3. Multiplying by the time-dependent phase factor, $$\ket{\psi(t)}\doteq\left(\begin{matrix}e^{-iE_+t/\hbar}\cos\frac{\theta}{2}\\e^{-iE_-t/\hbar}\sin\frac{\theta}{2}e^{i\phi}\end{matrix}\right)=\left(\begin{matrix}e^{-i\omega_0t/2}\cos\frac{\theta}{2}\\e^{i\omega_0t/2}\sin\frac{\theta}{2}e^{i\phi}\end{matrix}\right)$$ Since the global phas has no physical significance, we can multiply the state by $e^{i\omega_0t/2}$ to get $$\ket{\psi(t)}\doteq\left(\begin{matrix}\cos\frac{\theta}{2}\\e^{i(\omega_0t+\phi)}\sin\frac{\theta}{2}\end{matrix}\right)$$
4. Finally, we calculate the probability. $$P_+=|\braket{+}{\psi(t)}|^2=|\cos\frac{\theta}{2}|^2=\cos^2\frac{\theta}{2}$$
Note that the state is time-dependent, while the observable $S_z$ is not. The probability is also time-independent becuase the $S_z$ eigenstates are also energy eigenstates for the problem => $H$ and $S_z$ commute.

## Time-dependent Hamiltonian

If we are given a time-dependent Hamiltonian, we must find a way to remove its time-dependence to apply it to the recipe. We do this by substituting the state into the Schrödinger equation.
Ex 1. Given $H\doteq\frac{\hbar}{2}\left(\begin{matrix}\omega_0&\omega_1e^{-\omega t}\\\omega_1e^{\omega t}&-\omega_0\end{matrix}\right)$, what is the probability that a state is found to be spin-up along the $z$-axis?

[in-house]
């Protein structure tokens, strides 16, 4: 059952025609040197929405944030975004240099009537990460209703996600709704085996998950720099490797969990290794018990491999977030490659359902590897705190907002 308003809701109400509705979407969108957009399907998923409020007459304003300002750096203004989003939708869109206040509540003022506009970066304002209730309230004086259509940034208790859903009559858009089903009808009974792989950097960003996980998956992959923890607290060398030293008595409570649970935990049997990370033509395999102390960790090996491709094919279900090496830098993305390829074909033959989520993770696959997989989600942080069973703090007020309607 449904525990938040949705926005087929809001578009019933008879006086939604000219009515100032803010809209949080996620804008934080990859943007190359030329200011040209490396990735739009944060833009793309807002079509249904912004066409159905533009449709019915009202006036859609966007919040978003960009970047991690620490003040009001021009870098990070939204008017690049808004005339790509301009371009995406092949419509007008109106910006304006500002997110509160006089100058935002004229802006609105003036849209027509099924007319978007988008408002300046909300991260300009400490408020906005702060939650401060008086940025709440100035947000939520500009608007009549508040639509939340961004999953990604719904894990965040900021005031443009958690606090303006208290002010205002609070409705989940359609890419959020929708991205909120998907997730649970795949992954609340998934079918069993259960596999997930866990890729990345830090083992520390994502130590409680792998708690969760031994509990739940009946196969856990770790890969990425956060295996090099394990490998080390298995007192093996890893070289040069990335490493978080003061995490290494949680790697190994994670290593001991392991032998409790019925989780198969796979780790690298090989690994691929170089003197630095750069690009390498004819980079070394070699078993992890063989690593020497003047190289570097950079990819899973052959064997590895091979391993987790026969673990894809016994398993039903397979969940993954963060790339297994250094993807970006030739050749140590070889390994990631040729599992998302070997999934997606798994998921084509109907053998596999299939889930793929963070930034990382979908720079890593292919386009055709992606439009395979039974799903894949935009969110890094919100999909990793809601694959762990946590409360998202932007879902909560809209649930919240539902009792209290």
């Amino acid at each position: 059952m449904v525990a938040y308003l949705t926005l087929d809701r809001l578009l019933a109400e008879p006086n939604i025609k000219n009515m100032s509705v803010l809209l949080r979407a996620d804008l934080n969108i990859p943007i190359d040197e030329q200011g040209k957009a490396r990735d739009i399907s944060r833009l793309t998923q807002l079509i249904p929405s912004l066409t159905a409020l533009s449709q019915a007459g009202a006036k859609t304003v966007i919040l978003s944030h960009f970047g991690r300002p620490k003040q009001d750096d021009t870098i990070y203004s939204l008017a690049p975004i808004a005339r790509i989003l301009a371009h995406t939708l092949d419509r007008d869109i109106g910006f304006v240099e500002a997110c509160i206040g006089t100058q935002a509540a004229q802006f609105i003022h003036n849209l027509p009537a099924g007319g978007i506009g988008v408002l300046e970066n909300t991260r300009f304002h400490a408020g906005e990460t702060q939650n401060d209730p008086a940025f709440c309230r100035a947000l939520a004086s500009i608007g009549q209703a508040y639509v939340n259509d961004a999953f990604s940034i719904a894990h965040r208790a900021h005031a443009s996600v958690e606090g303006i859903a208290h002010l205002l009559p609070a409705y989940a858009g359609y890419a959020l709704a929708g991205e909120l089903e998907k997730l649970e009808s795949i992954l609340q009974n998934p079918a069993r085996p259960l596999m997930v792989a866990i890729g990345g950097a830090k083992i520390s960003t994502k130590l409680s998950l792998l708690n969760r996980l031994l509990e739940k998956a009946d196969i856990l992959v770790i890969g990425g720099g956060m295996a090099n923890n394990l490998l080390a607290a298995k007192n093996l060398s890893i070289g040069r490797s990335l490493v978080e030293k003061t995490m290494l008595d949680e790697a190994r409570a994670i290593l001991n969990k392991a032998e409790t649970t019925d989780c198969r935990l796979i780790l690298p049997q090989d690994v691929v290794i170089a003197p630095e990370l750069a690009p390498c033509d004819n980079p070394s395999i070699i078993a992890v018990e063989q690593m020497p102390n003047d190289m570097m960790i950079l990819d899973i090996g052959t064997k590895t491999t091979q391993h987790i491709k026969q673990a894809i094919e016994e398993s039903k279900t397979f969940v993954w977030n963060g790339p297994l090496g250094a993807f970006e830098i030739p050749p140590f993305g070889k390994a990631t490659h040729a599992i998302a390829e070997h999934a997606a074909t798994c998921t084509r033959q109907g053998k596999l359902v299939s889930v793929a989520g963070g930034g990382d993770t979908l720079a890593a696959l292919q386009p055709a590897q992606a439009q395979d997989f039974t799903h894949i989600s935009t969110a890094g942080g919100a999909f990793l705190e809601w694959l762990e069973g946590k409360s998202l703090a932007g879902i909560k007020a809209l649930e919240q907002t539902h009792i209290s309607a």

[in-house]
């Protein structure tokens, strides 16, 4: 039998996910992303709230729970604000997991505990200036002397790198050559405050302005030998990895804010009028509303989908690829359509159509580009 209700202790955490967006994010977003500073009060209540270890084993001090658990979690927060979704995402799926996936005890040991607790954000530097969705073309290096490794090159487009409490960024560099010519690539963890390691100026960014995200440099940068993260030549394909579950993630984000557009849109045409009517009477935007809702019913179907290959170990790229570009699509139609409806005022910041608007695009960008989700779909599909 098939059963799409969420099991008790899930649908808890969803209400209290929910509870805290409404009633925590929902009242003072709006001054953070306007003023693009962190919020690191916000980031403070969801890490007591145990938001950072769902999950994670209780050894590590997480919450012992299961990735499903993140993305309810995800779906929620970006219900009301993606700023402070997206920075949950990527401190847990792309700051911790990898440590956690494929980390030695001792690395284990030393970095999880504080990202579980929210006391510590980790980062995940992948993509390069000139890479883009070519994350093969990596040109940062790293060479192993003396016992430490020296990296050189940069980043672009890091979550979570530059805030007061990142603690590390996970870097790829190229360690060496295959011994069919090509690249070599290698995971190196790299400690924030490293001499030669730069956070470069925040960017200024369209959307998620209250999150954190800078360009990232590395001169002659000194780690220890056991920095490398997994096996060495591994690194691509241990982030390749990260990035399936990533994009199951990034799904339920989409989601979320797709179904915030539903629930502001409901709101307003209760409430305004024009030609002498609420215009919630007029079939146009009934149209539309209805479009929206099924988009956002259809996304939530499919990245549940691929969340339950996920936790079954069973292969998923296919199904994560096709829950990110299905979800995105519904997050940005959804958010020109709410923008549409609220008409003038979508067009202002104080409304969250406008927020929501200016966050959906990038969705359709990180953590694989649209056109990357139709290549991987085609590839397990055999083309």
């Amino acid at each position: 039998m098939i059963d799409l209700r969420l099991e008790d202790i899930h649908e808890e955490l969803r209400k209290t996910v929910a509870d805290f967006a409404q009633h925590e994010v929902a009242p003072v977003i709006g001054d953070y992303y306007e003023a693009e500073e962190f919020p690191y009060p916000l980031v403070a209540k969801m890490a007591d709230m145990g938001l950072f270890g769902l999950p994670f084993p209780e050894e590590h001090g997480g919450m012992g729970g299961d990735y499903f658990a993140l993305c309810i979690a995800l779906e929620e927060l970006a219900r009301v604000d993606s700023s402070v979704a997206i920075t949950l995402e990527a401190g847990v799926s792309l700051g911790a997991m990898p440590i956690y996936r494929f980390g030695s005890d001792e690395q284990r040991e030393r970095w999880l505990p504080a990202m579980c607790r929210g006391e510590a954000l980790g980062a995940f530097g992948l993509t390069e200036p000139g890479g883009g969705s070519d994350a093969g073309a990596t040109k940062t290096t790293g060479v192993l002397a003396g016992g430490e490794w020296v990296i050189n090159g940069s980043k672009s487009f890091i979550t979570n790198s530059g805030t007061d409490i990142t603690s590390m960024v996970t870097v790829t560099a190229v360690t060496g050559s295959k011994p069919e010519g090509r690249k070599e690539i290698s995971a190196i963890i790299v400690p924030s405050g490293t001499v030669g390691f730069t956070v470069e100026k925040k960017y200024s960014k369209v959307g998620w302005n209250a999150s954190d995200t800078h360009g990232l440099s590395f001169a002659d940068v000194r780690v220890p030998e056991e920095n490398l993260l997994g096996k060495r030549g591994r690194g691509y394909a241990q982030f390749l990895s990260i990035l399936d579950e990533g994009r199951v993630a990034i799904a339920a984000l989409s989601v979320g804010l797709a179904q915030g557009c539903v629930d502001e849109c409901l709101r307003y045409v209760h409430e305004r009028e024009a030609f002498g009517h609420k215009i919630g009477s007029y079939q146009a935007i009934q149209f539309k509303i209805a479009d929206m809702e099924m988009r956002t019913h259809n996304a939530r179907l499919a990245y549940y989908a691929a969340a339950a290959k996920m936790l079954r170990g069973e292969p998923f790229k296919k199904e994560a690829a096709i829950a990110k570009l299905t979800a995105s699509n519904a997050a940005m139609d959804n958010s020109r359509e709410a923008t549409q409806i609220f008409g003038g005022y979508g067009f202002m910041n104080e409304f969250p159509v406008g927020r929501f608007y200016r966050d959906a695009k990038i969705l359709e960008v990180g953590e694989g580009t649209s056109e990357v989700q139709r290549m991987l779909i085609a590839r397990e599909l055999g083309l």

Since we aren't using the recipe, we are free to choose our own basis. For convenience, we choose the basis that $H$ is written in. The state vector becomes $\ket{\psi(t)}=c_+(t)\ket{+}+c_-(t)\ket{-}$.
Substituting into the Schrödinger equation, $$i\hbar\frac{d}{dt}\left(\begin{matrix}c_+(t)\\c_-(t)\end{matrix}\right)=\frac{\hbar}{2}\left(\begin{matrix}\omega_0&\omega_1e^{-\omega t}\\\omega_1e^{\omega t}&-\omega_0\end{matrix}\right) \left(\begin{matrix}c_+(t)\\c_-(t)\end{matrix}\right)$$ This gives us the following differential equations: $$i\hbar\dot{c_+}=\frac{\hbar\omega_0}{2}c_+(t)+\frac{\hbar\omega_1}{2}e^{-i\omega t}c_-(t)\\ i\hbar\dot{c_-}=\frac{\hbar\omega_1}{2}e^{i\omega t}c_+(t)-\frac{\hbar\omega_0}{2}c_-(t)$$ To solve these equations, we consider the problem from the rotating frame. The state vector after a frame transformation becomes $$\ket{\tilde{\psi}(t)}=c_+(t)e^{i\omega t/2}\ket{+}+c_-(t)e^{-i\omega t/2}\ket{-}$$ If we let $c_+(t)=e^{-i\omega t/2}a_+(t)$ and $c_-(t)=e^{i\omega t/2}a_-(t)$, we can rewrite the state vector in the non-rotating frame as $$\ket{\psi(t)}=a_+(t)e^{-i\omega t/2}\ket{+}+a_-(t)e^{i\omega t/2}\ket{-}$$ Substituting this into the differential equations, we get $$i\hbar\dot{a_+}=-\frac{\hbar\Delta\omega}{2}a_+(t)+\frac{\hbar\omega_1}{2}a_-(t)\\ i\hbar\dot{a_-}=\frac{\hbar\omega_1}{2}a_+(t)+\frac{\hbar\Delta\omega}{2}a_-(t)$$ where $\Delta\omega=\omega-\omega_0$. These differential equations can be thought of as a transformed Schrödinger equation: $$i\hbar\frac{d}{dt}\ket{\tilde{\psi}(t)}=\tilde{H(t)}\ket{\tilde{\psi}(t)}\text{, }\tilde{H}\doteq\frac{\hbar}{2}\left(\begin{matrix}-\Delta\omega&\omega_1\\\omega_1&\Delta\omega\end{matrix}\right)$$ Now that the Hamiltonian is time-independent, we can solve it using the recipe and use the transformation equations to find the solution to the original problem.